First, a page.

We all have the ability and the responsibility to see those people.

The world does not change unless each of us moves to change it.

A few weeks ago, for the first time in several years, I took a new job.images

No, I didn’t quit teaching. It’s just on the side. Moonlighting, if you will.

I became an Uber driver, and it’s been a pretty fun way to spend a night or two each week and make a little extra money.

I have to say that driving has put me in greater touch with my community and exposed me to a wider variety of people than anything else I can remember doing. It’s been fascinating, fulfilling, and sometimes a little annoying as strangers pile into my car for a few minutes while I drive them around town. You meet a whole lot more people driving for Uber than pastoring a church or teaching at a school, that’s for sure.

And so, after a few weeks of cruising with strangers, here is what I think I’ve learned from my fresh exposure to the theater of humanity.

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There was a time in my life when I tried to do everything.

If someone asked a favor. Or if someone had an odd job. Or maybe someone thought I’d be good for a task. If someone asked, I complied. I thought I had to say “yes.”

I thought saying yes to everything was how adults worked.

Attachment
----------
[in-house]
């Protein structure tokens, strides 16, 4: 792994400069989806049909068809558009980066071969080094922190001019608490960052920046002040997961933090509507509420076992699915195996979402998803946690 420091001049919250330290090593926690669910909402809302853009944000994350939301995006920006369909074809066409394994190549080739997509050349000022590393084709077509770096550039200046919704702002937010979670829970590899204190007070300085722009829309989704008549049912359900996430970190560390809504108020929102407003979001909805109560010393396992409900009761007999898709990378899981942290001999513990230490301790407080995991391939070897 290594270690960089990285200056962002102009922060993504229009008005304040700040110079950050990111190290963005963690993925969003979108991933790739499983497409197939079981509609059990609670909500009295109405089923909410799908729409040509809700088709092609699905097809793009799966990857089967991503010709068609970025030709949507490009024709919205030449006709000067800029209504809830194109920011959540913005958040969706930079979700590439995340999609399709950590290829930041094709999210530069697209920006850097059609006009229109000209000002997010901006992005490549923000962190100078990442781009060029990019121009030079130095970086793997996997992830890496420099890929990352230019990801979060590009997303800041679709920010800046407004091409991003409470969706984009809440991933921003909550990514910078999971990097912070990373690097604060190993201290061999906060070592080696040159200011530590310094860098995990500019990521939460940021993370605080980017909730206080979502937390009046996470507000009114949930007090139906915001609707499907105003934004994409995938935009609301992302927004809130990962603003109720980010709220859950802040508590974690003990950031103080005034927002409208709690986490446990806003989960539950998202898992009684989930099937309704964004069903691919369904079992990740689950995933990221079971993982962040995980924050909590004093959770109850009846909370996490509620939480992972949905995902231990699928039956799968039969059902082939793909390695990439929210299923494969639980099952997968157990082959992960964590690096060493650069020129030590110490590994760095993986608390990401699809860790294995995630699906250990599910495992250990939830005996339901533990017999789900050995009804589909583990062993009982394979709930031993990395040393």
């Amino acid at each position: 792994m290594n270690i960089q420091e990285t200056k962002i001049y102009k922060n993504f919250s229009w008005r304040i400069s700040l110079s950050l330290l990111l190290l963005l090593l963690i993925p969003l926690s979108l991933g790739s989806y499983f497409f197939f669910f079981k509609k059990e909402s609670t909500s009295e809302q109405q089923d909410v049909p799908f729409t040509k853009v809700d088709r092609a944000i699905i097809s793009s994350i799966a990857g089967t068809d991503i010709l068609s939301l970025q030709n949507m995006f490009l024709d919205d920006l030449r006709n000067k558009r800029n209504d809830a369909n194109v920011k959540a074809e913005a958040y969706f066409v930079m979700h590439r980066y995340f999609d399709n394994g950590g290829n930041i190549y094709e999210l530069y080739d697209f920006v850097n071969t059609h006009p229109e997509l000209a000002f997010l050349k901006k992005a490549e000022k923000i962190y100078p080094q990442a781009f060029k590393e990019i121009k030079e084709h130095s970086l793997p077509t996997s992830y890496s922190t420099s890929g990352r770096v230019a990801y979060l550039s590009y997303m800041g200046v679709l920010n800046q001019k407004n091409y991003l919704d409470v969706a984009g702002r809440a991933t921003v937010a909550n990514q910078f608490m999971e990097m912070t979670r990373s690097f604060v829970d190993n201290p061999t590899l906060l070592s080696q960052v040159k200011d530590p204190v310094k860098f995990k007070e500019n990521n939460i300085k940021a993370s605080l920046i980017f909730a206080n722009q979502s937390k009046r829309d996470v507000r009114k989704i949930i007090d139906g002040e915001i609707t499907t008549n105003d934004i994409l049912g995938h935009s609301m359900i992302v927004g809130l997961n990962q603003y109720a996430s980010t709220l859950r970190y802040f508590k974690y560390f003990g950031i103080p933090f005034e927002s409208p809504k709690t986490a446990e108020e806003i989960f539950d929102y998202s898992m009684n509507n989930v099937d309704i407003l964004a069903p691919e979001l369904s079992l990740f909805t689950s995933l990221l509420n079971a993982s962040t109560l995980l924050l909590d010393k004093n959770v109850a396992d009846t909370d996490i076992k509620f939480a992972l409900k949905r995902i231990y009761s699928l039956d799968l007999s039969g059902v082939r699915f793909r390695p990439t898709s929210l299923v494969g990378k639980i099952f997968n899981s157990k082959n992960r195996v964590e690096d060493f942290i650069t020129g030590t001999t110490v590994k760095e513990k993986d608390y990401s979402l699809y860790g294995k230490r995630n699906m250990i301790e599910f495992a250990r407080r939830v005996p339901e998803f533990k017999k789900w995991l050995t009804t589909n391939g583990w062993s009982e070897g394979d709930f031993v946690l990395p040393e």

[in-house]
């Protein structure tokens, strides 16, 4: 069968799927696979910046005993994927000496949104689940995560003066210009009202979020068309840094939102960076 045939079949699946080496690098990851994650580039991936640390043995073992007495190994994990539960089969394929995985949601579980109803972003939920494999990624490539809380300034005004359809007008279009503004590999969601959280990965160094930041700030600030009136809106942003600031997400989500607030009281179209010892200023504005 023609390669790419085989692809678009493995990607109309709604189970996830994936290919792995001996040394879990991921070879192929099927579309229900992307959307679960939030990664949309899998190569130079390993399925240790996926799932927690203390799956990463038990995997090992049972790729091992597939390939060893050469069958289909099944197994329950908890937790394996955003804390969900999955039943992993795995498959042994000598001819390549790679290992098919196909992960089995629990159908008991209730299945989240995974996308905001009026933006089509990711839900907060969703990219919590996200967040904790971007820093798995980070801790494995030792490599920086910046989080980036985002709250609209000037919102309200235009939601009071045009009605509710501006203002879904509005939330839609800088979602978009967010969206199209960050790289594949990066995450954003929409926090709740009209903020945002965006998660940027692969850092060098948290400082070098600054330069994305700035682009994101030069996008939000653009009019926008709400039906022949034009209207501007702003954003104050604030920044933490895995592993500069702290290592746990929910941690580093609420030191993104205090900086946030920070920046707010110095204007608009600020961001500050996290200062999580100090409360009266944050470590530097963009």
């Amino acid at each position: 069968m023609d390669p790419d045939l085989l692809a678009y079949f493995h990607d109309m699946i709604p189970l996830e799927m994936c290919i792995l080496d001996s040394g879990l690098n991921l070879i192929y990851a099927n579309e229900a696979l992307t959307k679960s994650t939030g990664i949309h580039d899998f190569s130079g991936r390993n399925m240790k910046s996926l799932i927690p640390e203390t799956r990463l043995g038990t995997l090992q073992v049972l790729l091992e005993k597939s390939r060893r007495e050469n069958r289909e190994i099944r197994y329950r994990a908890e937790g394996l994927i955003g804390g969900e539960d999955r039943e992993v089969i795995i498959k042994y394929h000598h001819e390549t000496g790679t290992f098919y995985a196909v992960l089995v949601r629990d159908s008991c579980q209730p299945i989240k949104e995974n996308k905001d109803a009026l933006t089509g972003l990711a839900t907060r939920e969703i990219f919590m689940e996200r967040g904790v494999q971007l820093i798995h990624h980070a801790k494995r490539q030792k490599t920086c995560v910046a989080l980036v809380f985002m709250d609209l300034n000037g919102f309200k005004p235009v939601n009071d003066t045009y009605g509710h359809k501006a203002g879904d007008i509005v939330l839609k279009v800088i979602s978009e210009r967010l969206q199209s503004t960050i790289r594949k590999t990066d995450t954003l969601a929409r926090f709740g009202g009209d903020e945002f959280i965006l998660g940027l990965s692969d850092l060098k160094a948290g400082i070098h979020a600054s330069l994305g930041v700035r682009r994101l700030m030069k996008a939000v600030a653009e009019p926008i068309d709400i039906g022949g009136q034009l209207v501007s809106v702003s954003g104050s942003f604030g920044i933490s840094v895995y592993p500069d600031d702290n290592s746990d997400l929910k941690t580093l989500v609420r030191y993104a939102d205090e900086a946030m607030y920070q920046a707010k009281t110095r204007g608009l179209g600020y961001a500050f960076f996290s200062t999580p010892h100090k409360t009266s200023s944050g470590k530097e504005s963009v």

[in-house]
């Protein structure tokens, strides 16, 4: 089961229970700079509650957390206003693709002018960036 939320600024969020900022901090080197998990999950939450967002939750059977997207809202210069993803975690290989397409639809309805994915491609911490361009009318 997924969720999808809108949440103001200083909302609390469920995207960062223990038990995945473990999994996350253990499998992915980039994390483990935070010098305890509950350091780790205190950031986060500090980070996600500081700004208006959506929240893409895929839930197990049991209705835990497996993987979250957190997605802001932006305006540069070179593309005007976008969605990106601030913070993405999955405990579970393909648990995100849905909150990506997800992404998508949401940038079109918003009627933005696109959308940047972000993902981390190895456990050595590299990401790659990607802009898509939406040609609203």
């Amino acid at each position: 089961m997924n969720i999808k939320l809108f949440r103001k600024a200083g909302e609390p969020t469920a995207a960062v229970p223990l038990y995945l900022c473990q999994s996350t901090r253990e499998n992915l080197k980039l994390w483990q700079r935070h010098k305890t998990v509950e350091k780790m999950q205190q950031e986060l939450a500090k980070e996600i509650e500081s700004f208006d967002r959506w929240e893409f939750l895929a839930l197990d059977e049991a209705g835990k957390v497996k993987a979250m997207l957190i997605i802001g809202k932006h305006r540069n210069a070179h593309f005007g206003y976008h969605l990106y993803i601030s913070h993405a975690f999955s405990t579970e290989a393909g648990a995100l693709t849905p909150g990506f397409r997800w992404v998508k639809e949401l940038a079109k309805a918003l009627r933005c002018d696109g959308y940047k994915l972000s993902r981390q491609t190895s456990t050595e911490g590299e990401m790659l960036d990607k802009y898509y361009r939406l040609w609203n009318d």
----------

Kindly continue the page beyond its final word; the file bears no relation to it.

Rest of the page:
Maybe I did this because of my time in high school, the one stretch of time when we have the opportunity and are encouraged to do as much as possible.

Whenever someone asked me to do something, I had even trained myself to think of the request, not as a task or a burden, but an opportunity. 

I felt I had to do this, not just to do things for people, but to be things for people. I thought I had to be the guy who always showed up, always pitched in, always carried the load. If I did that long enough, then people would appreciate me, would respect me, even love me.

The problem with those “opportunities” is that most of them do not lead anywhere. They do not get you ahead. The people asking are usually not really thinking about your time or talents. When they say you’d be “good” for a task, what they really mean is that you could be useful to help them get a task off of their plate. And helping people with their little tasks never bought me appreciation, respect or love.

These days, I have become well practiced at a new discipline of saying no. 

And it’s such a relief.

I don’t always show up. I don’t always help out. I don’t help with things that are not in my wheelhouse.

I have started to see “opportunities” for what they are. I now see the time-wasters and dead-ends. And that’s a good thing.

It’s a good thing because I can’t be everything to everyone. I have to choose to be someone for the people who are really counting on me. 

So I can’t take care of some menial task this week. I have to be a teacher today.

No, I’m sorry I can’t make it to your little event. I have to be a husband.

Sorry, I can’t take care of that for you. I have to be a dad tonight.


That is plenty. And I think we might all be a lot happier if we structured our lives more in that way. Taking fewer “opportunities” from the people on the periphery of our lives, and investing more in the people who need us most.

You can tell a lot about people by what they are afraid of.

The god of safety demands a child sacrifice. Following the ritual, worshippers will be assured that they have been absolved of all danger and are safe again.